“Don’t cry upon God, Dr. Vesalius. He is on my side!“
Sometimes nothing will do but Vincent Price hamming up a storm in Technicolor. In the past this dark urge within me has resulted in a Corman Poe cycle fest, with Pit and the Pendulum, Masque of the Red Death or Fall of the House of Usher on order. However lately I’ve found myself gravitating to a more recent set of films. And while I don’t currently have copies of most of the Poe Films I’m happy to say the Doctor IS in, abominable as he may be.
I saw a lot of Vincent Price movies as a kid, usually on a Saturday afternoon on TBS or USA, occasionally on Night Flight or even the old Weird II out of Bangor. At that point in his career Price was more the lovable but creepy uncle, the guy who did the voice-over at the beginning of “Thriller” and the weird old guy who created Edward Scissorhands. He’d lived long enough that he’d become a comfortable monster – hell, I remember seeing him on The 13 Ghosts of Scooby-Doo.
(Oddly, I never felt that safe about films with Boris Karloff. His characters always had menace and pathos for me. I remember being flabbergasted when I found out his was the voice of The Grinch!)
It wasn’t until much later that I began to appreciate the body of work he’d made at the height of his career – the Poe cycle, House of Wax and even non-horror films like Dragonwyck. He was such a character and built such a persona that it was easy to forget he was capable of far more subtle work – like Laura and Witchfinder General.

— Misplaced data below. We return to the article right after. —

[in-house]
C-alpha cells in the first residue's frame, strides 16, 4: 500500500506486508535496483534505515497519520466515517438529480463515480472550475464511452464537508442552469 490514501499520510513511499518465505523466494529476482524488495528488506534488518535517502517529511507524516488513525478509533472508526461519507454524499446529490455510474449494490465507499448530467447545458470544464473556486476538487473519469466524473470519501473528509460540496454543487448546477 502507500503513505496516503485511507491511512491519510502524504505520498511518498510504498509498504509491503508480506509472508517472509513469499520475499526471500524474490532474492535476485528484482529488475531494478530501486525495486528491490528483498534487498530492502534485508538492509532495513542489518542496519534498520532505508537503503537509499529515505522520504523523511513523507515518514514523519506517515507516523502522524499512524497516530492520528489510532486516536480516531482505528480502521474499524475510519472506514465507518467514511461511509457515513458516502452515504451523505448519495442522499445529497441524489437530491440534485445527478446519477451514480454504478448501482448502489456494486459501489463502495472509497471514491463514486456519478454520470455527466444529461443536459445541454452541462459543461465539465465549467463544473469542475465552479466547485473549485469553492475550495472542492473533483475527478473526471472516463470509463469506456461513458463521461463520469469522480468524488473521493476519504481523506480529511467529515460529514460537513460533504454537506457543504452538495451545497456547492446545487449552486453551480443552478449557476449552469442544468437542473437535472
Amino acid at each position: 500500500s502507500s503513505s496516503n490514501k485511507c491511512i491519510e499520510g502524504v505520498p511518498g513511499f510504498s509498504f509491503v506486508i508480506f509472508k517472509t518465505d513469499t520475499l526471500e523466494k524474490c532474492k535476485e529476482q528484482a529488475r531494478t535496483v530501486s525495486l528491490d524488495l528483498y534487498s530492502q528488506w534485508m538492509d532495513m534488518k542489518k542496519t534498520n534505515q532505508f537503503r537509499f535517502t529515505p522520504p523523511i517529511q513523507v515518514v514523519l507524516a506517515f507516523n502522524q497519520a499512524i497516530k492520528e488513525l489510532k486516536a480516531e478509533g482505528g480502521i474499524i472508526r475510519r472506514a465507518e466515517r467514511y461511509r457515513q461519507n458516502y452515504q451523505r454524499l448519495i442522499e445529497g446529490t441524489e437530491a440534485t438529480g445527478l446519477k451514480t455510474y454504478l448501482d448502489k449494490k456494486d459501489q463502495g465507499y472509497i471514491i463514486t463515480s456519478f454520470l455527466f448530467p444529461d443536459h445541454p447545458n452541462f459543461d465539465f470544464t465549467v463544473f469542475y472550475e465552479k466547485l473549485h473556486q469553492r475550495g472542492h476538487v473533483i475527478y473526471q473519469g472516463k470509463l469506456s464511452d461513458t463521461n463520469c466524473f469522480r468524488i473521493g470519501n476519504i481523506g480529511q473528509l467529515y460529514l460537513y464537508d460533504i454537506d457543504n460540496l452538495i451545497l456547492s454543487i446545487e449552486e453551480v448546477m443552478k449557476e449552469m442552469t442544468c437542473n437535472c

Still, it’s those films on cable I remember most, and that over-the-top scenery chewing persona that he perfected that most makes me smile.
I’ve got the MGM Scream Legends DVD collection, which also contains another Price favorite of mine, Theater of Blood. These aren’t the highest quality releases, but they get the job done.
If you’re looking for these on blu-ray in the US they can only be found on the first two Vincent Price Collections from Scream Factory (unfortunately, the Phibes films are split between the two sets). The second collection can still be found at a reasonable price, but the first is long out of print and extremely expensive. (Looks like the second set will be going OOP soon as well.)
For streaming options you’re out of luck for the first film – it doesn’t appear to be (legally) available anywhere currently. Dr. Phibes Rises Again can be rented or purchased from Amazon, Apple, Redbox and Vudu.
The Abominable Dr. Phibes
There is a serious dearth of films with organ playing madmen in them – especially nowadays. I love that The Abominable Dr. Phibes embraces this shtick wholeheartedly from the very first scene. The ‘good’ Doctor has Art Deco surroundings, a mechanical Jazz band, a lovely assistant who is well trained in interpretive dance, the violin and murder, and a taste for shiny capes and robes. And, of course, a talent for elaborate murders based on the 10 plagues of Egypt. Doctor Phibes is a super villain in a world without super heroes. I imagine he’s a little lonely because of that (and, you know, because his beloved wife is dead – or mostly so, if the sequel is to be believed).